Many other studies have shown the anti-viral effect of essential oils ~ this is due to the oils inhibiting viruses from entering the cells. One of the mechanisms proposed for this action is a change of 'membrane potential' of our cells, meaning that the electrical condition they normally reside in has been changed by the presence of the essential oil. And it is very important to note that only a tiny amount of essential oil is needed to create this effect ~ much less than is needed, for example, to eradicate all the bacterial from a petri dish (a common lab test for the anti-microbial action of a particular essential oil).

So what does this all mean for caring for the common cold and flu? It means we can fine tune our immune system with a small amount of essential oil to prevent ourselves from getting sick, and to lessen the duration and intensity of symptoms using essential oils if we've caught a cold. Essential oils penetrate our skin very easiliy, and just a few drops in a teaspoon of carrier oil massaged into our lymph nodes can make a huge difference for many, many people. It's easy to do, can be very rewarding, and one smells really wonderful to boot!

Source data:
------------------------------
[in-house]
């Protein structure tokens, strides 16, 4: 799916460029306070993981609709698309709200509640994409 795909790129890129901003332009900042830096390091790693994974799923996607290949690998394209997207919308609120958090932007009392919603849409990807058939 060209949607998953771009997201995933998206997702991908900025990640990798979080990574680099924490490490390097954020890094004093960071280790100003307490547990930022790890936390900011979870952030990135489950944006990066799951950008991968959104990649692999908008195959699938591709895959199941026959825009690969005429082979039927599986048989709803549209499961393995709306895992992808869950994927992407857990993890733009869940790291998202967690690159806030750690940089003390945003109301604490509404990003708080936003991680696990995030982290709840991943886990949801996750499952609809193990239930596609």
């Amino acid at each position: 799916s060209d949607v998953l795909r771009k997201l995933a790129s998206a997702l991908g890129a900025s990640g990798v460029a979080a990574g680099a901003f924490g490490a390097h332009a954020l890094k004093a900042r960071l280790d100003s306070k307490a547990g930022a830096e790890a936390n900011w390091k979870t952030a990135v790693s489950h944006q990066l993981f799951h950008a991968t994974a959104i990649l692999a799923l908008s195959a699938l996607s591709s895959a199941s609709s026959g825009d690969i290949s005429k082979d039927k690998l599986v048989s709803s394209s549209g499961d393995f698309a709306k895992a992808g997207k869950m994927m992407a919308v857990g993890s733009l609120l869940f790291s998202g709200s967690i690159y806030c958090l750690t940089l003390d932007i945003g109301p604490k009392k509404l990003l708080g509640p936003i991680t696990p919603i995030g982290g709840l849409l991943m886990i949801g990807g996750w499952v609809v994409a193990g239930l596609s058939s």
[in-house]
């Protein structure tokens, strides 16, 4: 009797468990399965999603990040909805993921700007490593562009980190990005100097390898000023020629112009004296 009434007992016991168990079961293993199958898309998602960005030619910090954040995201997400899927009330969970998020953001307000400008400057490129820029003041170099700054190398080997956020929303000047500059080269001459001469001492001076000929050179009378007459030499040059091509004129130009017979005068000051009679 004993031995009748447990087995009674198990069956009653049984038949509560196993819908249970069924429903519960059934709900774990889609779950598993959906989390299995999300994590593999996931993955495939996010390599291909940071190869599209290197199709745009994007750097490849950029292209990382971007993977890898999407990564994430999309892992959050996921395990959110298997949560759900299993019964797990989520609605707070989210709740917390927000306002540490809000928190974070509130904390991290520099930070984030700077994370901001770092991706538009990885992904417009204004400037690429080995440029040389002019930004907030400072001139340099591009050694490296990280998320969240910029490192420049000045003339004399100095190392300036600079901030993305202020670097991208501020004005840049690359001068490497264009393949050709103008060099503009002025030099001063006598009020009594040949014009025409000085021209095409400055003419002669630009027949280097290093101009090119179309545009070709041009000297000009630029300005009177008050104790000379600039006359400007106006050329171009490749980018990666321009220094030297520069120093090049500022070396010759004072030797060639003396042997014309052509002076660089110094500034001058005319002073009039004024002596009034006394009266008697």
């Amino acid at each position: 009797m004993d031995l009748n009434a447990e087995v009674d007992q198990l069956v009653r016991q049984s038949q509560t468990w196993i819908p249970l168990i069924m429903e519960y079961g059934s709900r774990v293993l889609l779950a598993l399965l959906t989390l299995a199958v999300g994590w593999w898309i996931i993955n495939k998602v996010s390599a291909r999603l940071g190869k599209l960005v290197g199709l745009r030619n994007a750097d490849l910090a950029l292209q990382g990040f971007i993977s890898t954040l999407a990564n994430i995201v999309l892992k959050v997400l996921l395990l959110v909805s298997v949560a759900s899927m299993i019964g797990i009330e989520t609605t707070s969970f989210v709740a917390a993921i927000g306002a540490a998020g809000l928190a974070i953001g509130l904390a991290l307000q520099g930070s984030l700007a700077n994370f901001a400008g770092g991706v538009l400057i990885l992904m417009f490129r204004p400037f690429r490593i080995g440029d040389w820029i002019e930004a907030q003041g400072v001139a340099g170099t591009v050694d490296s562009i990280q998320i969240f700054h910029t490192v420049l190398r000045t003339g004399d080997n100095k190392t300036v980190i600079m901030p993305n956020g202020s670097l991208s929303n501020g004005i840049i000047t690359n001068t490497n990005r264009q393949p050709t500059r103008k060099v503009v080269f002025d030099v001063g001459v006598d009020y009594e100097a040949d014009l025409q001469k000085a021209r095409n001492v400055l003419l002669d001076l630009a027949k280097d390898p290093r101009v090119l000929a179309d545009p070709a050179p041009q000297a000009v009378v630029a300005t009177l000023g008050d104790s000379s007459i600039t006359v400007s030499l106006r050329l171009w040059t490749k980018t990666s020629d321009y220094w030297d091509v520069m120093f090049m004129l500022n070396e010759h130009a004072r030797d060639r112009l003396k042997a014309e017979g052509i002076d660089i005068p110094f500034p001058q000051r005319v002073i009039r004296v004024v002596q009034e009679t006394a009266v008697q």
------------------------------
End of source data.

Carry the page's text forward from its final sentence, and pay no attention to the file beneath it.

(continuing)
Here are a few ideas of using essential oils for supporting the immune system:

  • Massage 20 drops of Nialouli into the sturnum and under the armpits when stepping out of a hot shower. Doctor Kurt Schnaubelt believes this to be one of the most profound ways to keep the white cells prepared to properly defend the body.
  • Make a blend (only a few milliliters are needed total) of 1 part Melissa, 2 parts Thyme Linalool, 2 parts Hyssop and 2 parts Rosemary Cineol. Add 3 drops of this blend to a teaspoon of carrier and massage into the body as above, or massage the tops of the feet (a very important part of the energy pathways of the body for the respiratory system).